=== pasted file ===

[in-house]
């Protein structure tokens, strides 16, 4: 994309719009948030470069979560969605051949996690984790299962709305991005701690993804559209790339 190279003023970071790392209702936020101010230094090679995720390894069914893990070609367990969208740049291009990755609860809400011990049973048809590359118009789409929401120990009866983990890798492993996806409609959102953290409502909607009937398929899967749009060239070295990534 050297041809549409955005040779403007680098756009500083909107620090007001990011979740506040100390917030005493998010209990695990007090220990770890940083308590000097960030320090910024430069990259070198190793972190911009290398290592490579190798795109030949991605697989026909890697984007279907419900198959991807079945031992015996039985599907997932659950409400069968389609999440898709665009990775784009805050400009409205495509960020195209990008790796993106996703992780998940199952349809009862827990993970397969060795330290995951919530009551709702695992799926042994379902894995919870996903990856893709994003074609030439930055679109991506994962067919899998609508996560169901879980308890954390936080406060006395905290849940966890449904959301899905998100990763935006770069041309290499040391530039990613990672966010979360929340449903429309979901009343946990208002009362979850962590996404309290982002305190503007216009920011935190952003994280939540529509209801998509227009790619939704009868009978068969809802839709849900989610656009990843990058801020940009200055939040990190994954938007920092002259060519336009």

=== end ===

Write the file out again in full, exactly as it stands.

[in-house]
């Protein structure tokens, strides 16, 4: 994309719009948030470069979560969605051949996690984790299962709305991005701690993804559209790339 190279003023970071790392209702936020101010230094090679995720390894069914893990070609367990969208740049291009990755609860809400011990049973048809590359118009789409929401120990009866983990890798492993996806409609959102953290409502909607009937398929899967749009060239070295990534 050297041809549409955005040779403007680098756009500083909107620090007001990011979740506040100390917030005493998010209990695990007090220990770890940083308590000097960030320090910024430069990259070198190793972190911009290398290592490579190798795109030949991605697989026909890697984007279907419900198959991807079945031992015996039985599907997932659950409400069968389609999440898709665009990775784009805050400009409205495509960020195209990008790796993106996703992780998940199952349809009862827990993970397969060795330290995951919530009551709702695992799926042994379902894995919870996903990856893709994003074609030439930055679109991506994962067919899998609508996560169901879980308890954390936080406060006395905290849940966890449904959301899905998100990763935006770069041309290499040391530039990613990672966010979360929340449903429309979901009343946990208002009362979850962590996404309290982002305190503007216009920011935190952003994280939540529509209801998509227009790619939704009868009978068969809802839709849900989610656009990843990058801020940009200055939040990190994954938007920092002259060519336009």